Tips start at 5:48. Jump to 8:36 to see the preparation & installation process.

Key tips:

  • Do the bumper last. Start with the easiest parts (e.g. hood)  to build confidence as you go.
  • Work as fast as you can. The longer you wait to put the material in place, the more likely it is to dry and stick to the surface prematurely.
  • Don’t stretch the material. Stretching it too much will cause bubbles and creases that you may not be able to remove.
  • Good lighting is crucial to identify air bubbles — and remove them before it’s too late.

Aside from his tips, consider the following:

  • Do the job indoors. Ideally, on a warm day. The material won’t stick as fast and you’ll have an easier time removing creases and bubbles if they come up.
  • Washing your car thoroughly is crucial. A final 25% alcohol wipe right before the wrapping process is also recommended by professionals.
  • Correct any paint areas that need it. Your car should be as perfect as possible. Any imperfections below the film will stay as is for years to come.

We’ll now discuss the pre-cut kit Bearded Tesla Guy (BTG) used for his Model Y — which happens to be available for the Model 3 as well.

Best Pre-Cut PPF Kit for Model 3: Full Front End 3M by North Tints

Tesla Model 3 PPF Pre-Cut Kit by North Tints.
Credit to North Tints.

Bearded Tesla Guy (and the positive reviews this product has) have proven this PPF kit works surprisingly well for its price.

With its pre-cut film, it’s a dream come true for Tesla owners who want to save on their paint protection costs — but have never done anything similar before.

If you want to protect your paint without breaking the bank, this is the way to go.

The kit also comes with a squeegee that customers admit is more than good enough to work with.

A particular customer admits the hood and fender cuts may not be entirely perfect,

But at a very affordable price, it gets the job done.

Compared to buying by-the-foot material, you get to skip the cutting step —

But don’t be fooled: cutting is one of the easiest steps anyways.

Plan to dedicate an entire afternoon for the job — because although the difficulty drops a bit without the need to cut the film to measure, the installation is virtually just as time-consuming.


Fits: 2016 – 2020 Model 3.
Consider this for 2021 Model 3.
Also available for Model Y.

✅ Save 80-90% compared to professional installations.
✅ Get to skip the cutting step.
✅ Comes with a squeegee
✅ 5-year warranted 3M film


❌ Fairly new product
❌ Hood and fender cuts may not be perfect

Best By-The-Foot Tesla Model 3 PPF: XPEL Ultimate Plus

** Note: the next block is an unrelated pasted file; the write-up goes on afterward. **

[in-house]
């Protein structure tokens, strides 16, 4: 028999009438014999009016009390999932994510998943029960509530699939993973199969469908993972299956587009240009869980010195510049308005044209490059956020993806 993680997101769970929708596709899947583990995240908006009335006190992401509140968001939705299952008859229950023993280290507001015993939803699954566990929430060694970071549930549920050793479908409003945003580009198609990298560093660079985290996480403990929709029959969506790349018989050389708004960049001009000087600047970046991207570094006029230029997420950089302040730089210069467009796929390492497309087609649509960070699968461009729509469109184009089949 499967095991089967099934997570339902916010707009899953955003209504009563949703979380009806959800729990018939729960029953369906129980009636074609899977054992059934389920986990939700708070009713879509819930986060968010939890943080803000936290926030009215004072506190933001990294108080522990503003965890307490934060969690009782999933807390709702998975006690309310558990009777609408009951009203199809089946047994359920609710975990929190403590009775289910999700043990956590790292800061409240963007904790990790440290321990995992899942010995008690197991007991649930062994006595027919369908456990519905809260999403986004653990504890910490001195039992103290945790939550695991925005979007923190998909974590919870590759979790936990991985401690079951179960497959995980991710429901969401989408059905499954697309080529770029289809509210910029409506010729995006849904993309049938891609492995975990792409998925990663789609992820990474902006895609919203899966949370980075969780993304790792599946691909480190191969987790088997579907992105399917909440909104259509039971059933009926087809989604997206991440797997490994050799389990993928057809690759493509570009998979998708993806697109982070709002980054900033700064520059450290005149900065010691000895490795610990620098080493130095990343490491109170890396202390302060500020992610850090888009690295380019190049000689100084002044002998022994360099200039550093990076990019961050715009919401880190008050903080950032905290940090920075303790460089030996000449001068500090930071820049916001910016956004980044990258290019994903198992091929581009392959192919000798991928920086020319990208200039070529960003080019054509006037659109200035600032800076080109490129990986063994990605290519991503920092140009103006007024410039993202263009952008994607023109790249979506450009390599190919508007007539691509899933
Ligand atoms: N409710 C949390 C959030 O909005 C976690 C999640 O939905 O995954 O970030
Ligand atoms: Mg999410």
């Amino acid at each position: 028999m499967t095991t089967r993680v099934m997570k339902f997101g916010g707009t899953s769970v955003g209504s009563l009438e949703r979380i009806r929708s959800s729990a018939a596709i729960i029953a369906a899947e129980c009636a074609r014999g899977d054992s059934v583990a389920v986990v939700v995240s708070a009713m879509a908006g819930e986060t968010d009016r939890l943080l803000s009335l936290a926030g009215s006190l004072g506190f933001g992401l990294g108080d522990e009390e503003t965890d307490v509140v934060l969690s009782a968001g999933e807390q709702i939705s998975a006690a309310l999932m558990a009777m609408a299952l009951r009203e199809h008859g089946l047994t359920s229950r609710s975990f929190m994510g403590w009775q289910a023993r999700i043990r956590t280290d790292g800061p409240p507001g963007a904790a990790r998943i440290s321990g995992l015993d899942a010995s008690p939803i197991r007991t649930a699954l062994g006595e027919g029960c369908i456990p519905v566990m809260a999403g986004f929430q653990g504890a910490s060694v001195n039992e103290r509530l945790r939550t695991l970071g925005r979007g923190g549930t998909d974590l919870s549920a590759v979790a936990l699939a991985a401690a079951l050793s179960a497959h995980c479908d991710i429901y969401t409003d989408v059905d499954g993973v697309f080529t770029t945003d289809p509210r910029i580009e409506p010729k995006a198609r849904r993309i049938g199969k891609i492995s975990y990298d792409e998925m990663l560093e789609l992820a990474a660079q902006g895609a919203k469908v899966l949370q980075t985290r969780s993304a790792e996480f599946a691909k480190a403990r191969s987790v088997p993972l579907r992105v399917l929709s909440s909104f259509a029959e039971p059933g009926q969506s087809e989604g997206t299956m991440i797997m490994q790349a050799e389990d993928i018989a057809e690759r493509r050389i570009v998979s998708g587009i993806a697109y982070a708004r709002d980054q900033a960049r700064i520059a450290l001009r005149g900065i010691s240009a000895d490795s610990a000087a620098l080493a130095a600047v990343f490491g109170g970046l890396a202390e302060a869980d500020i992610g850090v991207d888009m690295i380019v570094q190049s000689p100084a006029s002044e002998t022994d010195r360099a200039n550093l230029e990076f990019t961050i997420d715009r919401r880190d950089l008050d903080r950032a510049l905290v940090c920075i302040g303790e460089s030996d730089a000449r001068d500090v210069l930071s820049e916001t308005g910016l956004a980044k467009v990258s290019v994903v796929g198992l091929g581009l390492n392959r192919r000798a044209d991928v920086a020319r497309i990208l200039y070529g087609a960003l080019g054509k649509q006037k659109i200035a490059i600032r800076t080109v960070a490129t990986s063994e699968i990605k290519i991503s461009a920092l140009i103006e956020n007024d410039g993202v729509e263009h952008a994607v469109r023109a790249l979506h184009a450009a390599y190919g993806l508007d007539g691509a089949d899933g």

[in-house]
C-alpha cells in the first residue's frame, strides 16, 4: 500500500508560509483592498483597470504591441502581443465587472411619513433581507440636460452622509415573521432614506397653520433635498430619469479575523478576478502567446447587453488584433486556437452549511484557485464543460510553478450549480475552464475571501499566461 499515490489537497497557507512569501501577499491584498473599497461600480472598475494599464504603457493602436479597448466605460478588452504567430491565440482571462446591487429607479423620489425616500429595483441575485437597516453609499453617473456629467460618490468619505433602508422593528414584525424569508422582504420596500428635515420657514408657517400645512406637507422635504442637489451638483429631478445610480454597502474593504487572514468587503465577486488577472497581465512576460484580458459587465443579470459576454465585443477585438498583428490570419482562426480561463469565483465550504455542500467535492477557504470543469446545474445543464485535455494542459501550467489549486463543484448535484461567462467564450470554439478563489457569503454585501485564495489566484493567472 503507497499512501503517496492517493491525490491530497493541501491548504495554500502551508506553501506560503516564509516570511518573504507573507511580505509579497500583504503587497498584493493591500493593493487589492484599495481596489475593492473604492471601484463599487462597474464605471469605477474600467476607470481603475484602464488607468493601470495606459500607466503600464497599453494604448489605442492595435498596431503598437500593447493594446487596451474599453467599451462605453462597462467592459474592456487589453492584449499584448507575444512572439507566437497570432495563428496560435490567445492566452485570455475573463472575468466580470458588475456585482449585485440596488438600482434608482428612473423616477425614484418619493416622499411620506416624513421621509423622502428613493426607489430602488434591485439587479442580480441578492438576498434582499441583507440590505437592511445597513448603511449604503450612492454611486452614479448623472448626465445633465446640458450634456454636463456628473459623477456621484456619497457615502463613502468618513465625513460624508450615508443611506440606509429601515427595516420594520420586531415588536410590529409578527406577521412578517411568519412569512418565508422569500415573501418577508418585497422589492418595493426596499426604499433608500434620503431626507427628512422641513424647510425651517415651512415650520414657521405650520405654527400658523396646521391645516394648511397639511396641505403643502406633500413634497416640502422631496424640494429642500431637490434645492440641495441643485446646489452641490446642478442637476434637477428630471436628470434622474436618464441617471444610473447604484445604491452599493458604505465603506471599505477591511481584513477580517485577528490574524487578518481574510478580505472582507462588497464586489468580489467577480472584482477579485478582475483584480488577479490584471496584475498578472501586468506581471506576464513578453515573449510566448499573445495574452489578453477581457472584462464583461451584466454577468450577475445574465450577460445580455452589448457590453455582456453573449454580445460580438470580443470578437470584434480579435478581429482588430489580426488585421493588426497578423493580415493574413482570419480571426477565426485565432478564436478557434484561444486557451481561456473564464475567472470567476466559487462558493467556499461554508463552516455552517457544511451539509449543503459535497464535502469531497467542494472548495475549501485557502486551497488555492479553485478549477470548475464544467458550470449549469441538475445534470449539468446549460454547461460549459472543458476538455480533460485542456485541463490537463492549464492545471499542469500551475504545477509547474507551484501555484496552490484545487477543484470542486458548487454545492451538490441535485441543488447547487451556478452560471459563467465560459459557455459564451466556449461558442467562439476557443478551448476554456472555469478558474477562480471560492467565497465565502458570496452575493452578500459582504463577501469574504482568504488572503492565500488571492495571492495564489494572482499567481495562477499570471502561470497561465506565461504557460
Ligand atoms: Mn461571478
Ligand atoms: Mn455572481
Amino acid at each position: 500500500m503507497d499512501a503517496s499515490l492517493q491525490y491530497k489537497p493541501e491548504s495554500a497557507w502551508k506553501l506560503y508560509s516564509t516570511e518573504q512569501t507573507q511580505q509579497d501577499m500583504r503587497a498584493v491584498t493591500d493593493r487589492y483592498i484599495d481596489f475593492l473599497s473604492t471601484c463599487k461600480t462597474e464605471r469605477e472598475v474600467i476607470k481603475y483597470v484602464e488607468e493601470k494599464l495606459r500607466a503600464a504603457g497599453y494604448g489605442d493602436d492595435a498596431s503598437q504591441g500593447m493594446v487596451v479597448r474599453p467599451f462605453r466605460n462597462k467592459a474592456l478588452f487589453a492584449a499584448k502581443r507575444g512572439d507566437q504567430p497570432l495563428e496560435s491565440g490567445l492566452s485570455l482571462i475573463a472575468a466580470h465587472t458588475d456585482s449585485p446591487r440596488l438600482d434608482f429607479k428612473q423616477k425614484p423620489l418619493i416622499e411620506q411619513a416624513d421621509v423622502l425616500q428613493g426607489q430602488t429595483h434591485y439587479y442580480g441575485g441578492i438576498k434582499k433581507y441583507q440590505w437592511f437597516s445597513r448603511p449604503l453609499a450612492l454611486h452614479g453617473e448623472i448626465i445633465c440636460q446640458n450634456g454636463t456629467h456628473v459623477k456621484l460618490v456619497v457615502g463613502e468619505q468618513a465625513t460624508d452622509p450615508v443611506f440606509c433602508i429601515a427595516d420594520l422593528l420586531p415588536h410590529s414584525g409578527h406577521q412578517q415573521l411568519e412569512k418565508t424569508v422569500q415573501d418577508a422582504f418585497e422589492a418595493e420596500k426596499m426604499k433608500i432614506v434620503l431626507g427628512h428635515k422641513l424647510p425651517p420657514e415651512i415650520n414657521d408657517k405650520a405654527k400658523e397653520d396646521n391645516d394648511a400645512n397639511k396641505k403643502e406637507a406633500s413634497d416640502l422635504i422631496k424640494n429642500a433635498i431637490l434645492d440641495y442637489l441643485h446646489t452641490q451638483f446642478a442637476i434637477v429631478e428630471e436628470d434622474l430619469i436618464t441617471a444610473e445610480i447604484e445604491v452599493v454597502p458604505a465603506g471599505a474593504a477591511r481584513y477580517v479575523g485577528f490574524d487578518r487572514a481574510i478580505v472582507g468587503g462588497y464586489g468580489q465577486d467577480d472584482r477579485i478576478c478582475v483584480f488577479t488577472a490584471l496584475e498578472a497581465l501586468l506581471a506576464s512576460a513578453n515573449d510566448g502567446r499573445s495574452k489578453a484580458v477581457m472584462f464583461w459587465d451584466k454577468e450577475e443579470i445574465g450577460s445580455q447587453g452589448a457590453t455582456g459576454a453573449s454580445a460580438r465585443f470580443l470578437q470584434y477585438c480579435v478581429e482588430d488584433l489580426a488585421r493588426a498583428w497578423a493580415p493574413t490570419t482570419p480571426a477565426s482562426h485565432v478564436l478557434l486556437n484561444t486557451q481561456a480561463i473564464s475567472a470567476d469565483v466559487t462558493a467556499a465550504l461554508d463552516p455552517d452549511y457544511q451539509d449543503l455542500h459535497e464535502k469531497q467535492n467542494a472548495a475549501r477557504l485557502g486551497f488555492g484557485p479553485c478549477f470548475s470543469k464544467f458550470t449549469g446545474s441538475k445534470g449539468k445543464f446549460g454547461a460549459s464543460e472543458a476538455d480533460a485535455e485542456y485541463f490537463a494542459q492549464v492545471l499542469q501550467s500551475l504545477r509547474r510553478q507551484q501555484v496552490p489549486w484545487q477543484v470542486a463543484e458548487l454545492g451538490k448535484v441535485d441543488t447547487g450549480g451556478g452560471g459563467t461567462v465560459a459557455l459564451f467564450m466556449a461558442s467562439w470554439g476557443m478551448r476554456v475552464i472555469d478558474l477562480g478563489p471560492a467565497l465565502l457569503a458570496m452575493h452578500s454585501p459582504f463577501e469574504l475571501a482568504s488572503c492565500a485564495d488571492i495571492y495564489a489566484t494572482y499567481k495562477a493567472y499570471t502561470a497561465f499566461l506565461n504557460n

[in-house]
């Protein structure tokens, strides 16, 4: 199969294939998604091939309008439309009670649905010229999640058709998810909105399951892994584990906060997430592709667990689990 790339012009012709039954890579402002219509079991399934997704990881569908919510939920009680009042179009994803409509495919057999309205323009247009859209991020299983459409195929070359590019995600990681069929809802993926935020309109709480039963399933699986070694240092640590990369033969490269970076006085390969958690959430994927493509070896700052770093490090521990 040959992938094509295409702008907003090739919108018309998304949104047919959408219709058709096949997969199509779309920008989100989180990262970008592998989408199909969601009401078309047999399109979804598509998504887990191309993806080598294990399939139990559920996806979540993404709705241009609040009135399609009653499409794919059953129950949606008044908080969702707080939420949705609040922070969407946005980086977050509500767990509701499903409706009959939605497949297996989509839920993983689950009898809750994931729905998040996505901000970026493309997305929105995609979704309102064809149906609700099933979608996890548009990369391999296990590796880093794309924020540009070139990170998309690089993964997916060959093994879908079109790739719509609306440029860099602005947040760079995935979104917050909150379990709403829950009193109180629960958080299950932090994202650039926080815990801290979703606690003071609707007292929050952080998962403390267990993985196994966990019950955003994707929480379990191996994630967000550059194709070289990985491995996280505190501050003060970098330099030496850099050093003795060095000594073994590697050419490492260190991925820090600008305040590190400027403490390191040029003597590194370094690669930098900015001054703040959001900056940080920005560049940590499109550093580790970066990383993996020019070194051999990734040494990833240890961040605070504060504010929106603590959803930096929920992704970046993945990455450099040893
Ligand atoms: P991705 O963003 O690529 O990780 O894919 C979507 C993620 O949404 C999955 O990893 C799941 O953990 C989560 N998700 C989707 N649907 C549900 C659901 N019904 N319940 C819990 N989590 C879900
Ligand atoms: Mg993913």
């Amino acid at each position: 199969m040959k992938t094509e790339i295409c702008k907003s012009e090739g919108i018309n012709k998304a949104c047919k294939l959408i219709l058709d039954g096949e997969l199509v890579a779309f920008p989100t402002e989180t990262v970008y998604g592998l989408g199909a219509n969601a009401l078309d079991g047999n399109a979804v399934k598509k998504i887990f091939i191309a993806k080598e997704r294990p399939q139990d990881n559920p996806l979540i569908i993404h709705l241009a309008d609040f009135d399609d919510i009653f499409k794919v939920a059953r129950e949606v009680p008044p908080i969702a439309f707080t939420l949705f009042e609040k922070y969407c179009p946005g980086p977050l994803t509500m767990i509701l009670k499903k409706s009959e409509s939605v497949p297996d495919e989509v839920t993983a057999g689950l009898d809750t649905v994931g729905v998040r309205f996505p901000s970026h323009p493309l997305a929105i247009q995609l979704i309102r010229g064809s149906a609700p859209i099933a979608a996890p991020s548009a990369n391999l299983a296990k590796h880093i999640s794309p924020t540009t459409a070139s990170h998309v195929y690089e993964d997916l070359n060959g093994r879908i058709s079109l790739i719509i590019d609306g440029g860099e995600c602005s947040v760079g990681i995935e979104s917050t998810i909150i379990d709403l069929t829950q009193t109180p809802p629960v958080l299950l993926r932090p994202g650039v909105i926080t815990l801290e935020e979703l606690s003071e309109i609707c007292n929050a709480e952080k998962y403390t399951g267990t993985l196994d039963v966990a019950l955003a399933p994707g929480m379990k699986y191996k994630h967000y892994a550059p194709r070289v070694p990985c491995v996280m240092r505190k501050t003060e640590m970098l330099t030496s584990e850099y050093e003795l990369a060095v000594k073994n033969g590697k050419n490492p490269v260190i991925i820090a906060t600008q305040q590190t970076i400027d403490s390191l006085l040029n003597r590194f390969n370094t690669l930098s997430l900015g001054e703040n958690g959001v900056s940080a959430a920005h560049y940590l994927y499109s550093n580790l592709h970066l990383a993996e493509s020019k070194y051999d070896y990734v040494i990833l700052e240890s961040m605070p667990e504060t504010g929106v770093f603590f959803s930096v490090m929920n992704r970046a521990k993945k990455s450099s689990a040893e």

Don’t worry. I’ve done the work for you and have estimated the exact amount of material needed to do a full front-end.

With its 10-year warranty, remarkable word of mouth, and superior self-healing properties, XPEL has eaten some of 3M’s lunch when it comes to Paint Protection Film.

XPEL isn’t the cheapest film. But by buying in bulk, you can get it for a reasonable price.

Assuming full front-end coverage, compare the cost of an XPEL Ultimate Plus pre-cut kit vs. by-the-foot material:

  • Headlamp & Fog Lamp: (kit) $69.95
  • Front Bumper: $425.95
  • Partial Hood, Fender, & Mirrors (kit): $301.95
  • Rocker Panel: $344.95
  • Total: $1,142.8


You’ll only pay close to $305 for a partial front end.

Tesla Model 3 PPF (Partial Wrap0
What a partial front end may end up looking like. Credit to MyTeslaMiami.

Order the hood and bumper film’s width of 72″ instead to fully cover the hood —

And a 60″ wide by 5′ long film to cover fenders, mirror, headlamps and fog lamps —

Going a bit further back…

And the full front end material gets closer to $750.

With bulk film, you’ll have more leeway for error, the flexibility to order specific parts, and lower costs.

XPEL’s pre-cut kit doesn’t make much sense — it comes at just about what it’ll cost you to get it done through an installer.

But if you’re willing to buy by-the-foot material and cut it, you’ll have the best Tesla Model 3 PPF in the market for a deal of price.


Fits: Universal, in-bulk film.

✅ Remarkable word of mouth
✅ Superior self-healing properties than more affordable alternatives
✅ 10-year warranty
✅ Available in pre-cut & by-the-foot form


❌ Needs cut to measure.

Best Tesla Model 3 PPF On a Budget: By-The-Foot 3M

Only going for a partial wrap or specific parts?

This is exactly what SDA Dan Cars did — and the 3M product he ordered.

Although not as good as XPEL,  the widely available and affordable 3M PPF gets the job done… but usually comes in standard cuts.

(e.g. 12″ x 96″, 12″ x 180″, 12″ x 300″)

Now, that’s somewhat of a problem.

You’ll get all the material you need for much cheaper,

But since it doesn’t have custom lengths, you may need multiple cuts for a big, single parts like the hood.

That introduces a risk of leaving unprotected lines or stacking films on top of one another.

Cutting and aligning the multiple film cuts will add complexity to an already tough process.

If you opt for this roll, this tool kit (described below) is a great addition.

It’s the cheapest option of all —

But given the inconveniences of this particular product, you’re better off going buying for a partial front-end wrap.